It's Happening: A Thank-You to Laurie for Playing a Role in My Life

By Julie Perine on July 23, 2017 from It’s Happening via

When I was a 9th grader at Bridgeport Junior High School, I had quite a crush on a cute sophomore at Bridgeport High School. It was those blue eyes, long blonde bangs and smile. I had watched him on the basketball court the year before at the old BJHS gym and on the baseball field when he got to BHS. I figured he probably didn't even know who I was - especially when I marched in the high school band that year, lost under one of those mile-high white fuzzy hats.
I confided in some of my friends that I would love to go out with Tommy Claus. One evening, I got a phone call from Laurie Barnes, who was in my grade. She was one of the Maple Lake gang and by all standards, was one of the cool kids. Laurie was caring and soft-spoken and had the sweetest smile. She also knew a lot of people, including those in the class above us. She had talked to Tommy and she told me on the phone that night that he wanted to meet me. I was ecstatic. I met him that evening – around the school somewhere and we walked and talked. Soon we were going together and I credited my friend Laurie.
We went to the homecoming dance that year together. My mom took me shopping in downtown Clarksburg and bought me a tweed blazer and matching skirt that cost $50. I couldn’t believe she would buy me such an expensive outfit, but she knew how important this was to me. I felt like a million bucks in my ensemble, topped off with a ribbed turtleneck – yes, turtleneck – and wedged, strapped shoes.
Tommy and I dated on and off for what seemed like a long time, but was probably in essence a year or so. We went to the pool, hung out on the front porch and went to the movies at the Robinson Grand Theatre. We had a lot of fun back in the day when Lynyrd Skynyrd ruled and it was cool to bake in the sun; your skin covered with baby oil and your very long straight hair spritzed with Sun-In.
We ultimately broke up. Tommy and his family moved to Charleston where his dad took a job. He might as well have been moving to Timbuktu. It was the mid-1970s and there were no cell phones or Internet. We kept in touch for a while, but since a telephone call was long distance, we corresponded by letters, delivered by the postal service.
By the time he came back to Bridgeport to visit, I was dating his friend – who told me many years later that his strategy had been planned when he found out the Claus family was moving south. Of course, it took him a while to put that plan into action. It was months later while I was on a date with another boy that Jeff Perine finally plopped himself down at our table for two at Sonny’s Pizza and announced that he thought I would be better off dating him. Charmed by his guts and sense of humor, I broke up with Brad McElfresh and started dating Jeff.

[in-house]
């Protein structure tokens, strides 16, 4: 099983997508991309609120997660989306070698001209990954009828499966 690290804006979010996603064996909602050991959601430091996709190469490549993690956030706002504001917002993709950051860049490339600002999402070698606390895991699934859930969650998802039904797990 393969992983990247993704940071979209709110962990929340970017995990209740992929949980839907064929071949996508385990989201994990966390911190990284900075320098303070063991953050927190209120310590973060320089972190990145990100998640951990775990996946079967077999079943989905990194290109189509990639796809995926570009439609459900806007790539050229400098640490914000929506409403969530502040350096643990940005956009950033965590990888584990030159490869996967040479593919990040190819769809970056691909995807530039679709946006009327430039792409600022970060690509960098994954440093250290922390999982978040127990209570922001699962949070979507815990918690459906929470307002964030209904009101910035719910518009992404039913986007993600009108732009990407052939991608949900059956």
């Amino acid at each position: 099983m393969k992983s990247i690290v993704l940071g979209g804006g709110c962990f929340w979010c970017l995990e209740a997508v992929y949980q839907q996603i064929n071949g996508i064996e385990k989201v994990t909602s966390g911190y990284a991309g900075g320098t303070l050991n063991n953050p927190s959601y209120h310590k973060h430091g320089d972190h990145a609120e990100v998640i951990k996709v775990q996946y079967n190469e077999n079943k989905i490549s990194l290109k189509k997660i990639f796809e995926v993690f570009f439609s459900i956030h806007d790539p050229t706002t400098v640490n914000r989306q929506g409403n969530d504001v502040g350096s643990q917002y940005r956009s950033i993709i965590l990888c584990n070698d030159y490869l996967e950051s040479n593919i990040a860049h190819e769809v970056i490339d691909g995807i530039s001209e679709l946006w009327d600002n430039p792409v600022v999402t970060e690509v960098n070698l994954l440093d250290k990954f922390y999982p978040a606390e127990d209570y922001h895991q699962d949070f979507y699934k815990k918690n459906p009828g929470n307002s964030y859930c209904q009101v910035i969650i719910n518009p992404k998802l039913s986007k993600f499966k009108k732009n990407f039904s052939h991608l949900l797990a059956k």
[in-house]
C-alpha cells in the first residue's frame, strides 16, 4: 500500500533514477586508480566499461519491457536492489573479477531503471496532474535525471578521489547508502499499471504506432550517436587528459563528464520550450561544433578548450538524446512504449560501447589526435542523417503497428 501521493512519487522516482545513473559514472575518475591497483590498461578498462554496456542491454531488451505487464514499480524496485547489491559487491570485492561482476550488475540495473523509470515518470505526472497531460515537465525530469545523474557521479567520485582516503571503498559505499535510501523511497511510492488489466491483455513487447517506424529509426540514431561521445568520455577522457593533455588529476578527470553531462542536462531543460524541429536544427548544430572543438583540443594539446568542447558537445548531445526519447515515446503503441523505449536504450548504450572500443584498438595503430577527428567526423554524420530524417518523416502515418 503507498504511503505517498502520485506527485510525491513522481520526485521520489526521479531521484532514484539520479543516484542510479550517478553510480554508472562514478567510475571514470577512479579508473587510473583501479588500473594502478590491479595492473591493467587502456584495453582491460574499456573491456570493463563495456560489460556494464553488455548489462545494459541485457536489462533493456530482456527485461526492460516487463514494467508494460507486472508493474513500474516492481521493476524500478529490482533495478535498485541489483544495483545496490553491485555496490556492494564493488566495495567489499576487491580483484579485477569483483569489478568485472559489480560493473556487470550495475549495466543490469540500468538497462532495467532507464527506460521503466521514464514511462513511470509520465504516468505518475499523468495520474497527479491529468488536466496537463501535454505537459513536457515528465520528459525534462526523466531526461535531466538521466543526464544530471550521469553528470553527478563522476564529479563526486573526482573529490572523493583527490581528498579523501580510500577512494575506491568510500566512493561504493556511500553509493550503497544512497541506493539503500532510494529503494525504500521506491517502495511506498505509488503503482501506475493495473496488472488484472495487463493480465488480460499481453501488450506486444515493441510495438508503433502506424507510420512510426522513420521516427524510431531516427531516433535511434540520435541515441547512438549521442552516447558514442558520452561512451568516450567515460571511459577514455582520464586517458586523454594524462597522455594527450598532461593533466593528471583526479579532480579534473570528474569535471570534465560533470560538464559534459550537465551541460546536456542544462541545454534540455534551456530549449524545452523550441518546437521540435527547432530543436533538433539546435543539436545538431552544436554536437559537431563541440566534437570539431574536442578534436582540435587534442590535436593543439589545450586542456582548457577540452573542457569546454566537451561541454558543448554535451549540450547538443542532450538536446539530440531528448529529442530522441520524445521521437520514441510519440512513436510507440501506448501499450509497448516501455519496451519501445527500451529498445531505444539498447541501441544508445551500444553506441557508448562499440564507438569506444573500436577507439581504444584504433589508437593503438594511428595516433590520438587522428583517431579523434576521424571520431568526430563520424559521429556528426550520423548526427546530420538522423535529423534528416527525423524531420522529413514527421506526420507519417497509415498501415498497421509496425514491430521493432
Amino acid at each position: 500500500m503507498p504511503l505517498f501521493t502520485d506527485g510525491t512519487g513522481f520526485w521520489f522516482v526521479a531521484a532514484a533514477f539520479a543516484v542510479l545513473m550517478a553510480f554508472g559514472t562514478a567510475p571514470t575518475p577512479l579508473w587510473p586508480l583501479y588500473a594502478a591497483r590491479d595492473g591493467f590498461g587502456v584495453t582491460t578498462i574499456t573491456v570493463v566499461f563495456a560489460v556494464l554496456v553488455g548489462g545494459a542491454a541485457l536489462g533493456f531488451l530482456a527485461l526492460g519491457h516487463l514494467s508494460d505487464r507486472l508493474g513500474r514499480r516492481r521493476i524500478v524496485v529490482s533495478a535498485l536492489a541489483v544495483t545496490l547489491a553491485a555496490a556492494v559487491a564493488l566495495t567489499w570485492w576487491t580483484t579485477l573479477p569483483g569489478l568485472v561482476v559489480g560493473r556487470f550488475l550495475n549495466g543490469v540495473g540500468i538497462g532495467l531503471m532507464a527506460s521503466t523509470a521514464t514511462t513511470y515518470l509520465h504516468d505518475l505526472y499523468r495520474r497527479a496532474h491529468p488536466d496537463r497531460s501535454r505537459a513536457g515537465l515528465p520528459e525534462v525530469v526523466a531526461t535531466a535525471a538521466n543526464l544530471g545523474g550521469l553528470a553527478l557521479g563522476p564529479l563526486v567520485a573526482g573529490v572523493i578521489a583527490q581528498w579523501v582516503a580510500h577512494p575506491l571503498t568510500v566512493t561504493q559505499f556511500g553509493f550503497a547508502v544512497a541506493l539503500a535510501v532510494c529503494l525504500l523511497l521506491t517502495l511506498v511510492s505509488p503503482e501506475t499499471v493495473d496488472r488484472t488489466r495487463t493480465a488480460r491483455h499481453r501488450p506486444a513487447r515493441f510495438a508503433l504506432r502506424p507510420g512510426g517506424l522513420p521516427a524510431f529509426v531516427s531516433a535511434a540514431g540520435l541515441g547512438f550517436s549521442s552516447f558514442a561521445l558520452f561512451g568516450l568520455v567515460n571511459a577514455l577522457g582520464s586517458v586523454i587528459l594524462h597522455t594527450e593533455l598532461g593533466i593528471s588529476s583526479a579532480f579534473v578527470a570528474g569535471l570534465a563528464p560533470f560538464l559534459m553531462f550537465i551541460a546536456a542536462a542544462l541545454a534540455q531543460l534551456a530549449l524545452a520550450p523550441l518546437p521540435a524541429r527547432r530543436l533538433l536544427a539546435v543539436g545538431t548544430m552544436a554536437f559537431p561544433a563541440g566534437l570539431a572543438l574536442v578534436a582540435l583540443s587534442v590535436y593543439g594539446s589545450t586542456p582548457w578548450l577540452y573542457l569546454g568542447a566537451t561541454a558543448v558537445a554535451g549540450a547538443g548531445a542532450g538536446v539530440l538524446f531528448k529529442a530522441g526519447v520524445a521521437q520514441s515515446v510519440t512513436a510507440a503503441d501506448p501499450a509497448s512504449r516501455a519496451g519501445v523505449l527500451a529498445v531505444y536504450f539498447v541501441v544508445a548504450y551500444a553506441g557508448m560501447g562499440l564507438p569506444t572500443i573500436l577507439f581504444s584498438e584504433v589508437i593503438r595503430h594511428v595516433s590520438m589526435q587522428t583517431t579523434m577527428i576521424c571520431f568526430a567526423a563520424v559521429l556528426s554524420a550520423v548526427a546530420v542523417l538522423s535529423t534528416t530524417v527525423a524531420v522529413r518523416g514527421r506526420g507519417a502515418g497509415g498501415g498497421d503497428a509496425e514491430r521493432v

Unlike my on-and-off history with other boys, I never once broke up with Jeff. We dated the rest of the way through high school and while we commuted to Fairmont State College to get our respective degrees. Shortly thereafter, we got married and in our own little corner of the world, the rest is history.
Though this story crosses my mind once in a while, it’s been in my thoughts a lot lately. It’s just another example of how we are all connected. With Laurie’s recent passing, I’ve been whispering a thank you to her. Had she not hooked me up with Tommy, Jeff and I may have never happened either.
But hearing of Laurie’s death also brought some guilt. All these years later, I had no idea she was living so close and going to church at a little Baptist church which we consider a sister church to ours.  I would have loved to catch up with her, talked about old times and shared about our lives as adults. But life is so busy; too busy - in fact - that we sometimes don’t venture out of our routines to make those connections. Like everything, there comes a time when it’s too late.
I send my condolences, thoughts and prayers to the Barnes family and to Laurie's close friends.And to all of my fellow BHS graduates and friends, thanks for the role you played in my life. I hope to see you sometime soon. 
Editor's Note: Laurie is a 1978 graduate of BHS, where she was involved with the senior class play, "The  Pajama Game" and was on the JV cheer squad during her sophomore year. 
Julie Perine can be reached at 304-848-7200, ext. 2 or More "It's Happening" HERE.

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